Lobster capture. (Photo: Stock File)
PEI’s lobster catch dropped but its value grew
Tuesday, August 30, 2016, 02:50 (GMT + 9)
The Prince Edward Island (PEI) Department of Agriculture and Fisheries has reported a successful spring lobster fishing season running from April 30 until June 30 this year.
“I want to thank and recognize all Island fishers for their valued contribution to our provincial economy,” pointed out Minister Alan McIsaac.
During the spring 2016 season, lobster fishers enjoyed very strong shore prices this year in light of what appears to be strong demand for lobster products and offset the lower capture volume.
The Minister stated that the preliminary landed value of the spring lobster season is estimated to be CAD 148 million (USD 113.8 million), representing an increase of 22 per cent year on year.
The unloaded volume totalled 23.5 million pounds, an amount that represents a decrease in catches of 13.5 per cent from the record landings in the 2015 spring lobster season.
The spring lobster season is comprised of more than 1,000 fishers in Lobster Fishing Area 24 and Lobster Fishing Area 26 A-1.
Meanwhile, in the fall lobster season, which began on August 9, and will close on October 10, there are 225 lobster fishers taking part.
The lobster fishery in PEI has about 1,200 captains, with approximately 1,800 crew working during the two seasons.
According to Bob Creed, director of Marine Fisheries, Agri-food and Seafood Services for the province pointed out the price was getting adjusted on a regular basis throughout the spring season and that by the end of the season the price had climbed to the CAD 7.00 to 7.25 (USD 5.38-5.57) race for canners and CAD 8.00 (USD 6.16) or higher for markets in some ports.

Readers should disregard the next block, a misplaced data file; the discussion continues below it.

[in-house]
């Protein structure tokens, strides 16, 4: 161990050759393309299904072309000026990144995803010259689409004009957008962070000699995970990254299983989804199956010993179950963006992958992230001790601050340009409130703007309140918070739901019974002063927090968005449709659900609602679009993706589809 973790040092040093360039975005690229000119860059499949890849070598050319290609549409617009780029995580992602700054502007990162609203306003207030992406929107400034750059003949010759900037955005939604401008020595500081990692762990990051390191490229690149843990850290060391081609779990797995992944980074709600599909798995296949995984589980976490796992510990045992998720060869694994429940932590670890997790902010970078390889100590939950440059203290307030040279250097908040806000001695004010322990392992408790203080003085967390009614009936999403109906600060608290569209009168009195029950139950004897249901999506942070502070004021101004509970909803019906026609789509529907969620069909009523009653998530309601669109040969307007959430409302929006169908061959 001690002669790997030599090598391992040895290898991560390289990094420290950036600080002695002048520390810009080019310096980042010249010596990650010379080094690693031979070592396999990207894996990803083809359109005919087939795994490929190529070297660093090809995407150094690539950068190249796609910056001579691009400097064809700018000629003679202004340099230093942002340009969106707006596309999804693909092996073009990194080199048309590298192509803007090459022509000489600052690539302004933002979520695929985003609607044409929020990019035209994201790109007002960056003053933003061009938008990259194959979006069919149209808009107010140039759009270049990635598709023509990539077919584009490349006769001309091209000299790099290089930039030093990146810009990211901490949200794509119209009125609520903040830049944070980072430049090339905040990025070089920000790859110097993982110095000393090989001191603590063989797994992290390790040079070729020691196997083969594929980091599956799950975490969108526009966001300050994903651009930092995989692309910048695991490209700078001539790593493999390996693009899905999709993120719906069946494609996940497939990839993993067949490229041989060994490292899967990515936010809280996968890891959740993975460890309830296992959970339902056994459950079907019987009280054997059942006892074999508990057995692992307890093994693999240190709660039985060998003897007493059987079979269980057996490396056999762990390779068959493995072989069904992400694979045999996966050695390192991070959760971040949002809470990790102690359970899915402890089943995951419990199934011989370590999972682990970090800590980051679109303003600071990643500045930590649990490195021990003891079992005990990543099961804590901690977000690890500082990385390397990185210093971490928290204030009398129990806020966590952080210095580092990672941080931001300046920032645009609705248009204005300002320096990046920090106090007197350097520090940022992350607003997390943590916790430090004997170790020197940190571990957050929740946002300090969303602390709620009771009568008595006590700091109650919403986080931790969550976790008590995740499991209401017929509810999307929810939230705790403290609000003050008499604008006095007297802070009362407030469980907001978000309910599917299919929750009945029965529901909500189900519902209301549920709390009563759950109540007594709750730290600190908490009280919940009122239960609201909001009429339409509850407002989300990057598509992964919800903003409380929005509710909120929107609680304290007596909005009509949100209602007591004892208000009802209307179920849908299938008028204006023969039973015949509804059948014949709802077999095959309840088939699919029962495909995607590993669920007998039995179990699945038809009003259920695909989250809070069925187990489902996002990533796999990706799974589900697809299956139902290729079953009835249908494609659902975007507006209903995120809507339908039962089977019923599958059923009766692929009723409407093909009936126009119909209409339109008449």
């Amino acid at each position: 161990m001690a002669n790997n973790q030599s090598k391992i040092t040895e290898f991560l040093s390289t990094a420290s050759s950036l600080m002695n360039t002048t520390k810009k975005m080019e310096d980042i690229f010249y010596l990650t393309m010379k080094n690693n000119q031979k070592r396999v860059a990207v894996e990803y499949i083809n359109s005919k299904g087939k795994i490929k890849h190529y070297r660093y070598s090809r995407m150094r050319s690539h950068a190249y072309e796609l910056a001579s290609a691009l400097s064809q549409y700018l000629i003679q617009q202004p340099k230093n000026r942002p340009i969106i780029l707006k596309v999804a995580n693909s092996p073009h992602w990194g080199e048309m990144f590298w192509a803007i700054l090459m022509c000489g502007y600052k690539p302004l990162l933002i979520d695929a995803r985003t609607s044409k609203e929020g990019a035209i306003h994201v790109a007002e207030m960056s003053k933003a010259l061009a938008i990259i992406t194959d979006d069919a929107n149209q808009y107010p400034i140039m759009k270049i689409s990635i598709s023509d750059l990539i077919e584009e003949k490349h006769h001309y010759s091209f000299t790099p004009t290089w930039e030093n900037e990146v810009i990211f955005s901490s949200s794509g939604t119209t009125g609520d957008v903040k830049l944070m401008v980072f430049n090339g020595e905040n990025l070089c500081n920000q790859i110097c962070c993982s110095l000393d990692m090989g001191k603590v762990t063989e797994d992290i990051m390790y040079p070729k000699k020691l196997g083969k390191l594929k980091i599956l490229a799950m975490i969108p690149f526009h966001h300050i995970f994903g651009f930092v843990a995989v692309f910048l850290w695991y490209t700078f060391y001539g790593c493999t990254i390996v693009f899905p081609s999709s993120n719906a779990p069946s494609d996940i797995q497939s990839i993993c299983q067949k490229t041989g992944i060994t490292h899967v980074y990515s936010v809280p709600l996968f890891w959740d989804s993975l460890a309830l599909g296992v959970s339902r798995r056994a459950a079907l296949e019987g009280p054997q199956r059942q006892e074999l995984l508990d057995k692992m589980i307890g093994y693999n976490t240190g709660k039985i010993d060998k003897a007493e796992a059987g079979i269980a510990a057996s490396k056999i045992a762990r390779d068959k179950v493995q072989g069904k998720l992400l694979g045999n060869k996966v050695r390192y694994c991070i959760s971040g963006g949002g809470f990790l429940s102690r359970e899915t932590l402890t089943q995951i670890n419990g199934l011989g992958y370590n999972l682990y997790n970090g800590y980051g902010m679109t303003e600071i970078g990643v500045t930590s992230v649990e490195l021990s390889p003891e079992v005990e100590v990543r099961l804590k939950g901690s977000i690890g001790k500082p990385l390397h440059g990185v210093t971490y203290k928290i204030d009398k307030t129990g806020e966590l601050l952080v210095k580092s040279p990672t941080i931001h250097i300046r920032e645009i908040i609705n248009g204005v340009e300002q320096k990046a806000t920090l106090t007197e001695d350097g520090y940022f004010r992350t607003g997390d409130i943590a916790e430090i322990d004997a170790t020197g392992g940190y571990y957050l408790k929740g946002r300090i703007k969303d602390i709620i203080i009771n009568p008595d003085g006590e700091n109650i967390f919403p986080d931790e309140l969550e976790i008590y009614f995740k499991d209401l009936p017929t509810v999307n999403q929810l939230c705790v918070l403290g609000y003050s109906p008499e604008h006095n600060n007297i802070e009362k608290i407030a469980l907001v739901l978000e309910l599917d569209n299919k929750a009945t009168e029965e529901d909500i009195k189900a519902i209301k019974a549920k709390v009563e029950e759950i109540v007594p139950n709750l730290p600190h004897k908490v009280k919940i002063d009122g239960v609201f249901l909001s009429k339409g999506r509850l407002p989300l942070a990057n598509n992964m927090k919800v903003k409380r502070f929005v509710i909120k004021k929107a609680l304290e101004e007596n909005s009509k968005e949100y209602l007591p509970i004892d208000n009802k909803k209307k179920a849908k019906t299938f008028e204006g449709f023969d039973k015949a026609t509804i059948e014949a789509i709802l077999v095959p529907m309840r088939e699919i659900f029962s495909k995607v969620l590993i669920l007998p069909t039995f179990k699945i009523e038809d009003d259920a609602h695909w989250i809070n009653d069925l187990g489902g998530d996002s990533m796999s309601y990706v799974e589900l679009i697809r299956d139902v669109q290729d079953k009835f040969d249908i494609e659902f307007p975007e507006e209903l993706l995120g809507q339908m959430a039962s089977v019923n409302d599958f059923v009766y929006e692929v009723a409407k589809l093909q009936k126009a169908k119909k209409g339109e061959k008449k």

On the other hand, Craig Avery, president of the P.E.I. Fishermen’s Association and a spring fisherman out of Northport, said he was expecting catches overall would have been down by 15 per cent, and he knew the value had taken a big jump.
Avery acknowledged the strong American dollar helps, but he said fishermen can take some of the credit for the price increase. “I’ve always stressed that Prince Edward Island fishermen, for sure, played a big role in prices going up here.”
The industry has put a big focus on quality, promotion and marketing and it is paying off.
Avery added a resolution on the temporary foreign worker program was also extremely beneficial as it allows plants to have enough employees on payroll to work on higher value processing